Fellow Passengers: This week’s Poetry Passage* (Psalm 126) transports me to a dreamland of levity and loud praise as a people locked in captivity look for liberation history to repeat itself. What hope could a tiny backwater nation of shepherds and olive farmers have when caught in the crossfire of major empire collisions? This was the predicament of the poor Hebrew peasants; they were always standing in the way of Egypt or Assyria or Babylon or Persia when one of these world superpowers was set to conquer the other. They would either get occupied or exiled. What could they do but weep? Like Saint Teresa of Avila, their tears watered the garden of their Lord. But the tears didn’t drown out their dreams and memories of a time when the great Emancipator came and shifted the course of imperial history. The captives’ daily crying jags gave way to nightly fits of laughter as their dreams took them to the scene of another mighty intervention that would reverse their misfortunes and bring them home.
Their daily realities and farm-inspired fantasies had them sowing sorrowful seeds and reaping joyful melodies. Their musical repertoire was probably heavy on field songs, for it says they envisioned themselves coming home laden with armloads of sheaves. It’s funny how many of us grew up singing a song over and over again without ever having a clue what it meant. Bringing in the sheaves, bringing in the sheaves, we shall come rejoicing, bringing in the sheaves. I don’t think any of of us church kids in the mountains of western NC had ever come within several states of a genuine sheaf of grain. We wouldn’t have known a sheaf if we tripped over one. Years later I learned that it is a bundle of stalks – barley or wheat or rye. I suspect the hopeful yodeling yokels of the Psalm were envisioning a time when they’d have the freedom to waltz home with an armload of crusty bread and cold beer (the Hebrews liked their adult beverages).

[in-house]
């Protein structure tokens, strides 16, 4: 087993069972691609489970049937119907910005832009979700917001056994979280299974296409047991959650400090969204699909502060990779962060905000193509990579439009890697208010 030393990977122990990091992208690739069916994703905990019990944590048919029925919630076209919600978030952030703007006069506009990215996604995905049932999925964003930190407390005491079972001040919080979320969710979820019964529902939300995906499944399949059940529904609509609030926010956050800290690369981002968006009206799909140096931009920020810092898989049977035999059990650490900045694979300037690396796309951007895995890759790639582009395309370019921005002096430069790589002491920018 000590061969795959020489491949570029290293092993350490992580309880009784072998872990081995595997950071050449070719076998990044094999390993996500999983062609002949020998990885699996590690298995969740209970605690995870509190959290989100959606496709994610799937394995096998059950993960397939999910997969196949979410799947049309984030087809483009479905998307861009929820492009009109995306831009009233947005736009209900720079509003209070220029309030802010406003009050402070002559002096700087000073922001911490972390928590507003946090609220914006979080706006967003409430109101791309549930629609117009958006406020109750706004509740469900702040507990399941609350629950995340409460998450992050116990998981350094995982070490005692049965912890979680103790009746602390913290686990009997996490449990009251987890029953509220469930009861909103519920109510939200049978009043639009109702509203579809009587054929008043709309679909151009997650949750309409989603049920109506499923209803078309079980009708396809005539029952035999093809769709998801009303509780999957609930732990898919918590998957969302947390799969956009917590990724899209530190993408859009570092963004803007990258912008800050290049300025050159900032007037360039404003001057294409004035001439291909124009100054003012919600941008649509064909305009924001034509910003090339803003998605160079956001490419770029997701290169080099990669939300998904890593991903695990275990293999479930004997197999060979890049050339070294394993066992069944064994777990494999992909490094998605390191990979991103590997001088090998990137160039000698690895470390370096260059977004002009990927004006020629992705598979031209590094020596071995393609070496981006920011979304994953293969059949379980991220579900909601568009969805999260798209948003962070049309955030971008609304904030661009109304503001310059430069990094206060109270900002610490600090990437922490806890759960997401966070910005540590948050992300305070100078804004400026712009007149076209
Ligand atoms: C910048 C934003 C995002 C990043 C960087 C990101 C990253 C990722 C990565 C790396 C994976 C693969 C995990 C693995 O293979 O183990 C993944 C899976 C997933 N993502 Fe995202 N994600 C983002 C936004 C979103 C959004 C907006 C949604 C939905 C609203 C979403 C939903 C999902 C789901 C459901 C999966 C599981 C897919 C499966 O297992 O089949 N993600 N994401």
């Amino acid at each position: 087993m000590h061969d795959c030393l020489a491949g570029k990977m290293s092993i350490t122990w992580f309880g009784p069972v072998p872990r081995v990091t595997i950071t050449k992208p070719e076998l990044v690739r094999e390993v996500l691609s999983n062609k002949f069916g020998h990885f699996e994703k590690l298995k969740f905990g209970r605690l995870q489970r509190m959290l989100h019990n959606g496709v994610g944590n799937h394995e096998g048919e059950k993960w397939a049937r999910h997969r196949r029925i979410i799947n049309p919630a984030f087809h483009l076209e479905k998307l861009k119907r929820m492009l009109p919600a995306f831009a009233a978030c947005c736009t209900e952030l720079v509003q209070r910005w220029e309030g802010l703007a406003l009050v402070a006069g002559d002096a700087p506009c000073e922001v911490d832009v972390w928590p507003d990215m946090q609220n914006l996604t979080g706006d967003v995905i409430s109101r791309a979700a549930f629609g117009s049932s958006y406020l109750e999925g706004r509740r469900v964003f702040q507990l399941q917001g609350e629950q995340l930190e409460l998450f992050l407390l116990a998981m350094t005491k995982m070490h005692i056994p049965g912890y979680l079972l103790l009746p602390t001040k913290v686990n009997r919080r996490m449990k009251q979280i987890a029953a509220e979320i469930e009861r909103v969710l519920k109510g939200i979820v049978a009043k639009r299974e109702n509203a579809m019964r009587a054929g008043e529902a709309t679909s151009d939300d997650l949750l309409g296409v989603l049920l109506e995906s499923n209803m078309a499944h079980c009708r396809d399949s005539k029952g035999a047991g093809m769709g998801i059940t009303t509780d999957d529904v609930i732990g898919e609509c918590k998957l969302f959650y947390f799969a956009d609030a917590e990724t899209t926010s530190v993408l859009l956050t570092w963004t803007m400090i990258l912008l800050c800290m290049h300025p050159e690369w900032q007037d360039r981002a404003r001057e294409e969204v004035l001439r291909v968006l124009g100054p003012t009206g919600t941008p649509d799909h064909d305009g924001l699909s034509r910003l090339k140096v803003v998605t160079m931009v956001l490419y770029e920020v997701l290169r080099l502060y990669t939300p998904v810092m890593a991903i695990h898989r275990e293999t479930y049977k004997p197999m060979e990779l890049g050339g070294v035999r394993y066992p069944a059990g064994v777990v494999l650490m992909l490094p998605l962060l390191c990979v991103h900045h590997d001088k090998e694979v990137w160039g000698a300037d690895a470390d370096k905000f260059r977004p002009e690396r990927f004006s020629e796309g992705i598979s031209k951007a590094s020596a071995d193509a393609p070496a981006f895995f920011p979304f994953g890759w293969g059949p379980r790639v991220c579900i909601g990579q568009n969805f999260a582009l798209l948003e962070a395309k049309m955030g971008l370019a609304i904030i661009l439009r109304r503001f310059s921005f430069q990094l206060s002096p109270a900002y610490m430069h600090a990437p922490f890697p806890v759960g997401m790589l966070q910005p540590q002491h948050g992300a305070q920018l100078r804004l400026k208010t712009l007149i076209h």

Anyhow, this is a great passage for any of us caught in captivity of any kind, especially for those of us prone to crying jags. It’s a song that can inspire the sweet dreams of good fortune and freedom. It’s a hope that God will germinate the seeds we sow in sorrow, causing soulful music to bust through the hardest ground and load us down with laughter. FYI, this passage inspired another old barley lover, Brahms, to compose his famous Requiem, in which the Germans like to sing denn sie sollen getröstet werden. Give that a try in your best and loudest impression of Colonel Klink in the shower and see if it doesn’t help turn your tears into laughter. Until then, I’ll be listening to Smoky and tracing the tracks of my tears. . .
How about you? Where does this Poetry Passage take you on your journey of faith? Feel free to comment.